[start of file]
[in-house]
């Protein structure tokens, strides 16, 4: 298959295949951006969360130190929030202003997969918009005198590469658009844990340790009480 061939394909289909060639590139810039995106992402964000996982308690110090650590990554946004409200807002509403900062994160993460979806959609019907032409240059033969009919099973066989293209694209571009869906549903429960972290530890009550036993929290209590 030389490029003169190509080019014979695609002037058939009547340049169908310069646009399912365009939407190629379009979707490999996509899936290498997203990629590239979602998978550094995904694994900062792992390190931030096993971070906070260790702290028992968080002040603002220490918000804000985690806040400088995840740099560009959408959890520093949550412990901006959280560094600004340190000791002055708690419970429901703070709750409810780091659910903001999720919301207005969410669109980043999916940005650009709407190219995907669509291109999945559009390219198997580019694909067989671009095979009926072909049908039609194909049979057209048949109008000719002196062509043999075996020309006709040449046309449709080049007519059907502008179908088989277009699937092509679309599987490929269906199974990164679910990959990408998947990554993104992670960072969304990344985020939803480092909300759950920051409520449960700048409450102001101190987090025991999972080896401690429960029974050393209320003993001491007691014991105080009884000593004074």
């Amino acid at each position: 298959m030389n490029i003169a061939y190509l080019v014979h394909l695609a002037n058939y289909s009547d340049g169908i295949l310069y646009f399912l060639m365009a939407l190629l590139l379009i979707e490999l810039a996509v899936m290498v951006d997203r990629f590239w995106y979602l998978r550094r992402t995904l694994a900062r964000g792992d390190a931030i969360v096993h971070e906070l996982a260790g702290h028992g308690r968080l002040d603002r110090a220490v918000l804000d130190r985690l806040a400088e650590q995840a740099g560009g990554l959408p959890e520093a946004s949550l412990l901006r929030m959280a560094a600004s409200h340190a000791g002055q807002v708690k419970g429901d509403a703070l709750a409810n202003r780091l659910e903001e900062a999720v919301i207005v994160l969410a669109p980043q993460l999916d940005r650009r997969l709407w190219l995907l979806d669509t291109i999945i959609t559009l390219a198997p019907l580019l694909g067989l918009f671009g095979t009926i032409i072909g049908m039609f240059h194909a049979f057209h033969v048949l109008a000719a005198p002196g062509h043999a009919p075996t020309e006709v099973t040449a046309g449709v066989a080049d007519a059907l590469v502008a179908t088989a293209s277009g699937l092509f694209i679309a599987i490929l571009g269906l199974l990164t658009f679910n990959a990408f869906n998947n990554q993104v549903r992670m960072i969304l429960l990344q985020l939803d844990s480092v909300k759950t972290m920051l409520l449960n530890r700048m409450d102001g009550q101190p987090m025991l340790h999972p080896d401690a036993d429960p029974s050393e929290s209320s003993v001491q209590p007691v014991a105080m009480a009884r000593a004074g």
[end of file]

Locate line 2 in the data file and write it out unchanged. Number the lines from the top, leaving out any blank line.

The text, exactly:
């Protein structure tokens, strides 16, 4: 298959295949951006969360130190929030202003997969918009005198590469658009844990340790009480 061939394909289909060639590139810039995106992402964000996982308690110090650590990554946004409200807002509403900062994160993460979806959609019907032409240059033969009919099973066989293209694209571009869906549903429960972290530890009550036993929290209590 030389490029003169190509080019014979695609002037058939009547340049169908310069646009399912365009939407190629379009979707490999996509899936290498997203990629590239979602998978550094995904694994900062792992390190931030096993971070906070260790702290028992968080002040603002220490918000804000985690806040400088995840740099560009959408959890520093949550412990901006959280560094600004340190000791002055708690419970429901703070709750409810780091659910903001999720919301207005969410669109980043999916940005650009709407190219995907669509291109999945559009390219198997580019694909067989671009095979009926072909049908039609194909049979057209048949109008000719002196062509043999075996020309006709040449046309449709080049007519059907502008179908088989277009699937092509679309599987490929269906199974990164679910990959990408998947990554993104992670960072969304990344985020939803480092909300759950920051409520449960700048409450102001101190987090025991999972080896401690429960029974050393209320003993001491007691014991105080009884000593004074």